When God set out to deliver the children of Israel from Egypt, it was to take them out of captivity and bondage and to lift them up. God has come to take you out of your current location in the miry clay to your promised land – a land flowing with milk and honey. This simply tells us that the God of Abraham, Isaac and Jacob is the God of promotion. When He promotes you, nobody can demote you.
- Psalm 3, A Prayer of Confidence in God (afriendofjesus2013.com)
Confidence, true based upon:
God’s Word – Acts 27:22-25
Assurance – 2 Timothy 1:12
Trust – Habakkuk 3:17-19
Christ’s promise – Philippians 1:6
Illustrated – 1 Samuel 17:45-50
- 1 Samuel 1 and Psalm 6 (rogerfarnworth.wordpress.com)
Hannah is barren and, for an Israelite woman, this is a state of shame. The resolution to her shame follows as the scenes of the story unfold. Eventually Hannah has her first born son and she dedicates him to the Lord.
Abuse is part of Hannah’s problem, she has been abused by her ‘sister-wife’, and no doubt also by her community, for her barrenness. In the four scenes of the story in 1 Samuel 1, Hannah finds her voice and she asserts her “existence and legitimacy,” (Brueggemann: p75), just as those shamed by abuse and a conspiracy of silence need to do. In those same four scenes we see God at work removing her shame, her barrenness.
- 1 Samuel 1:1-2:11 – A Mother Named Hannah (genebrooks.blogspot.com)
Hannah is in many ways an example of an ideal mother. Hannah was one of the noblest Hebrews who ever lived. Her unpleasant circumstances produced in her a character which made her life an inspiration and a blessing to this day.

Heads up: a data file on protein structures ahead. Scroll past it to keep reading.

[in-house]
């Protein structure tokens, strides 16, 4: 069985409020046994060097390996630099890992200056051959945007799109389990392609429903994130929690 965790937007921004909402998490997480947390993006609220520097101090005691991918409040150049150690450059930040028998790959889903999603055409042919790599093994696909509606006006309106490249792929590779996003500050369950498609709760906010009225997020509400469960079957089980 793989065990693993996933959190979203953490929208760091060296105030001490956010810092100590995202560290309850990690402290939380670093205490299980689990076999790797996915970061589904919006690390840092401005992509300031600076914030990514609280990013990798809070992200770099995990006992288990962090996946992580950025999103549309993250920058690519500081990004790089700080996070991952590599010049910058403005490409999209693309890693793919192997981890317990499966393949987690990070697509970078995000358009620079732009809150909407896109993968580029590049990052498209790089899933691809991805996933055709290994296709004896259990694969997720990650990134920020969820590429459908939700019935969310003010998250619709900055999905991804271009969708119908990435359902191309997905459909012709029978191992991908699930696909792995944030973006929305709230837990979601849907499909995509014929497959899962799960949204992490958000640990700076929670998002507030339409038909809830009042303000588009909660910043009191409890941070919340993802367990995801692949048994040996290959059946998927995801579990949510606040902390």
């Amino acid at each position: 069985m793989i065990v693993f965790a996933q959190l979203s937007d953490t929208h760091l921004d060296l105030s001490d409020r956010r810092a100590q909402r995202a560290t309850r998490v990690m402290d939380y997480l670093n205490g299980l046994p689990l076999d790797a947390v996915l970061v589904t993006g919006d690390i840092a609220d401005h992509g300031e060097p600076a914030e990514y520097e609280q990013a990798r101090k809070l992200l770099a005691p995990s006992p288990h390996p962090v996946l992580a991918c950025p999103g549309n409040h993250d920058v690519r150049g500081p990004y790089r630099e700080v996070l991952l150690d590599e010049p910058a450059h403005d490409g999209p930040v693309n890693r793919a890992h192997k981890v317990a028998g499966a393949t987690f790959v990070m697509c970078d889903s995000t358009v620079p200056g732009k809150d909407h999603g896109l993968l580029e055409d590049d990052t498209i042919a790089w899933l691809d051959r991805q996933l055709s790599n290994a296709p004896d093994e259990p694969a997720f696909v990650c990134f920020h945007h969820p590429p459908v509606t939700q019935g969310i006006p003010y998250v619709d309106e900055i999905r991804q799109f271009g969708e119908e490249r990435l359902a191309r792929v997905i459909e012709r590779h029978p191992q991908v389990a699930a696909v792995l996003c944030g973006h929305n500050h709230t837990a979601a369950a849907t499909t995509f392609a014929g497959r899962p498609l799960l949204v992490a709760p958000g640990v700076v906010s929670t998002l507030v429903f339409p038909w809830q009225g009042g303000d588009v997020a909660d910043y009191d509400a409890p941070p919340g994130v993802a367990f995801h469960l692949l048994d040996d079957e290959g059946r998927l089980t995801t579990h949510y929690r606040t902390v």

- 2 Samuel 1 (agodlyheritage.wordpress.com)
The lack of faith of Saul, and its resulting lack of obedience, has left Saul alienated from the only eternal power, that of the Lord God, the God of Jacob, the LORD of hosts. This alienation has left him dead without a Saviour. It has left him facing judgment without the blood or righteousness of his Redeemer applied to him. It has left him, in the end, in the light of eternity, weak not mighty. Scripture is clear: better to be “weak” in the world with faith in God then “strong” without Him. So St. Paul tells the Corinthian Christians, “For ye see your calling, brethren, how…not many mighty…are called: But…God hath chosen the weak things of the world to confound the things which are mighty…That no flesh should glory in his presence…That, according as it is written, He that glorieth, let him glory in the Lord” (1 Corinthians 1:26, 27, 29, 31). So the Virgin Mary rejoiced in her Magnificat that the God of Abraham, her Saviour, “hath put down the mighty from their seats, and exalted them of low degree” (Luke 1:52).
- A Psalm. A Song. (Psalm 67) (refreshmyheartinchrist.wordpress.com)
What vision of a Messiah is echoed in this psalm (see Isaiah 66:18 – 23)? Will all embrace Judaism one day (verse 7)?